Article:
The Federal Trade Commission recently filed suit against Pro Credit Group, Brett Fisher, Sanders Legal Group, Sanders Law, Andre Sanders, My Success Track, Consumer Credit Group, Dale Robinson, William Balsamo and First Financial Asset Services.
According to the FTC court documents, the defendants operated a common enterprise while engaging in deceptive acts and practices. They used an interrelated network of companies that have shared business functions, office locations, phone numbers and advertising.
“Because these defendants have operated as a common enterprise, each of them is jointly and severally liable for the acts and practices.”
The FTC alleges that from approximately January 2010 the defendants worked closely with overseas call center and engaged in a scheme to defraud consumers through the processing of payments for debts that consumers do not actually owe. The companies targeted consumers who had previously applied for or received loans from online payday loan companies.
Calls to consumers often claimed they were law enforcement officers or lawyers or affiliated with law enforcement authorities. Consumers were threatened they would face arrest if they failed to pay immediately.
Once consumers paid, payments were processed under the name Sanders Legal Group. Sanders Legal also mailed receipts to consumers reflecting their payments.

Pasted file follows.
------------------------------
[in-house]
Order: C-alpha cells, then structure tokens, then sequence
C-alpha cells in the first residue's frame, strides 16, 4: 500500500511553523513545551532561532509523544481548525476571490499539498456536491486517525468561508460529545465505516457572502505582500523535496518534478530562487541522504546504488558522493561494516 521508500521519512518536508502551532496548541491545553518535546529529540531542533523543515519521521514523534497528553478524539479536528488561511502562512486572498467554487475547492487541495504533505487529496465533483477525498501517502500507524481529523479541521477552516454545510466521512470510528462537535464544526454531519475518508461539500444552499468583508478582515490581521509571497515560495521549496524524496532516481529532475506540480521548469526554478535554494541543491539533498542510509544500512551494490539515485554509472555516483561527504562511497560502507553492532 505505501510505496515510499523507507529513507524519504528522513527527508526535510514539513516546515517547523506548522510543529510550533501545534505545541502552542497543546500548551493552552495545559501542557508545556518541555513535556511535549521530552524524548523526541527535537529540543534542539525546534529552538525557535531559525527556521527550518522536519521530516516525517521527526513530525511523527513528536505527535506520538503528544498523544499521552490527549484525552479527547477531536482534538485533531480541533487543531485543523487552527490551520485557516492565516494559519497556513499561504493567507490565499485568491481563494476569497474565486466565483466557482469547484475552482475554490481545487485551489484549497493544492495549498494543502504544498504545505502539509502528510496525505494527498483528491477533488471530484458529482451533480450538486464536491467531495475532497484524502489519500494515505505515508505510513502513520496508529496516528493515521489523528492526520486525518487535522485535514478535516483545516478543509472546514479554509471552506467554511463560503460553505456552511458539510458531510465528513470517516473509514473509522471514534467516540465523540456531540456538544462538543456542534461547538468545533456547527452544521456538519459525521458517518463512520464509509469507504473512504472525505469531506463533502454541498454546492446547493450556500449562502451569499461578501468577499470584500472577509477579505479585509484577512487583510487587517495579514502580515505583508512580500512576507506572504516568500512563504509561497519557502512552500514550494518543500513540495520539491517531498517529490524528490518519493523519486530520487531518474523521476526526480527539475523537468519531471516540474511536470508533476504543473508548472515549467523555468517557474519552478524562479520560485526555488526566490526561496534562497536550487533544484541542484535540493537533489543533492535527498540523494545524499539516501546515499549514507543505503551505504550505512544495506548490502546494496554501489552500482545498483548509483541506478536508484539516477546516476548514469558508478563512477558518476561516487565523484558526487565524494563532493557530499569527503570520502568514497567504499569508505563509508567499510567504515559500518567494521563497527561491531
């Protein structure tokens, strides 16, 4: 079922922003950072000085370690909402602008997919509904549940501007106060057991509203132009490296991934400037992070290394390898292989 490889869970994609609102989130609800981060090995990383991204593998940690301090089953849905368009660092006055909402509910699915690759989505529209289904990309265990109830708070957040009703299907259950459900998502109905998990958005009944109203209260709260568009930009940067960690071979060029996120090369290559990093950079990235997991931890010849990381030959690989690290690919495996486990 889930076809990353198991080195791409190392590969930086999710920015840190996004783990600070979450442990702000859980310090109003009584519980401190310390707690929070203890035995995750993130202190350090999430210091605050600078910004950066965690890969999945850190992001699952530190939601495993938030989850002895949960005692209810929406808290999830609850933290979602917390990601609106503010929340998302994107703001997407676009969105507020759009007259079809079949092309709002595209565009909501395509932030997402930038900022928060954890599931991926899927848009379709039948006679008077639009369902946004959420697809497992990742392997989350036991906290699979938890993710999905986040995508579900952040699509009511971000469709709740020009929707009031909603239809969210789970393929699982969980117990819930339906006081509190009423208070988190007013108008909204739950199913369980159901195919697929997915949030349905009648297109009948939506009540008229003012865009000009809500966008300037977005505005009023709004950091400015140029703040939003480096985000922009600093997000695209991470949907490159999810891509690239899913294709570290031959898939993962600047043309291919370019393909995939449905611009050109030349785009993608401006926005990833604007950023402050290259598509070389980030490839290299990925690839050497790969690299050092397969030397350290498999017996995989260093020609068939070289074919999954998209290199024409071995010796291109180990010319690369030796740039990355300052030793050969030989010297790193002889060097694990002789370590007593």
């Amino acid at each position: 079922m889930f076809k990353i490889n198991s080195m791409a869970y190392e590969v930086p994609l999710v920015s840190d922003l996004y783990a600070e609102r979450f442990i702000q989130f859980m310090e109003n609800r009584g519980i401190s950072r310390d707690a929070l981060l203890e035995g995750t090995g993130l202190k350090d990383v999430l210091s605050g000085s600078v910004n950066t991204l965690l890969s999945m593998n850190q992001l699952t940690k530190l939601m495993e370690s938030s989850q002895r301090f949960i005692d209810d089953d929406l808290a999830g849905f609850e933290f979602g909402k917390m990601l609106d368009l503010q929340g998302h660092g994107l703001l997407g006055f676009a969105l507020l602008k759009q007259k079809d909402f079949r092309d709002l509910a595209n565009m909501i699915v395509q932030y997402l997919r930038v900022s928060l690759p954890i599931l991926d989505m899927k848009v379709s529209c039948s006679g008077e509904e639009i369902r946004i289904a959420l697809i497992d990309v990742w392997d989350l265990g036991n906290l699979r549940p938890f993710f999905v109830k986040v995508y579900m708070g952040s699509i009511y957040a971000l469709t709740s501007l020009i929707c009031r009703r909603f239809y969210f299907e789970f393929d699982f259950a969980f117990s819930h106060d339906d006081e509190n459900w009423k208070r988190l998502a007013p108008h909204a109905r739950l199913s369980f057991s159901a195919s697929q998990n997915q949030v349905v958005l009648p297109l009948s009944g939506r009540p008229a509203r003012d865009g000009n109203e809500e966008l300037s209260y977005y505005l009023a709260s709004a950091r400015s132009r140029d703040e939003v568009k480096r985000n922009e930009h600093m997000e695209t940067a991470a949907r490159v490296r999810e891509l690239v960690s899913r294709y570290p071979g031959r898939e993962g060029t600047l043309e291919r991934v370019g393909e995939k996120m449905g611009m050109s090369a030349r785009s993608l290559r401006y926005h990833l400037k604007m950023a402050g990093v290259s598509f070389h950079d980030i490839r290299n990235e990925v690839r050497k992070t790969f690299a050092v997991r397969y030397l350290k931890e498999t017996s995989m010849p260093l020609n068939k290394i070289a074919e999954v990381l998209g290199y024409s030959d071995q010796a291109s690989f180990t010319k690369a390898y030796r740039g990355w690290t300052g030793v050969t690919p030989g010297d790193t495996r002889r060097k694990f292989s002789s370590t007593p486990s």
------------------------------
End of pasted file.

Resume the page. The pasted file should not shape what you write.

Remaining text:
The U.S. Secret Service contacted the defendants in August, 2010 and began an investigation into the alleged criminal activities. Even knowing the investigation was underway the defendants continued on with their scheme.
Defendants Pro Credit Group, Brett Fisher, Sanders Law, My Success Track, Andre Sanders, Consumer Credit Group, First Financial Asset Services, and William Balsamo also allegedly “engaged in a scheme to defraud consumers by selling them a service that purports to lower the interest rates on consumers’ debts.”
The interest rate reduction defendants called consumers and told them they would “negotiate directly with consumers’ creditors to reduce consumers’ interest rates.” Consumers were told interest rates could be lowered into the “single digits.”
Consumers were also told that if the enrolled in the program they would receive assistance from personal finance consultants. People were told they would be eligible for a full refund and were charged between $695 to $995 for this service.
The budget and financial advice consumers received after completing the companies forms told them to pay more than the minimum monthly payments to pay off debt quicker.
The FTC states that consumers’ who enrolled in this program say their creditors were never contacted and no negotiations ever took place.
Customers that asked for refunds were told to wait a few months to see the results. “In many instances, consumers only receive refunds after making repeated requests to the defendants or after complaining to, or threatening to complaint to, the Better Business Bureau or law enforcement authorities.” Of those that receive refunds, many only received half or less of their initial payment. – Source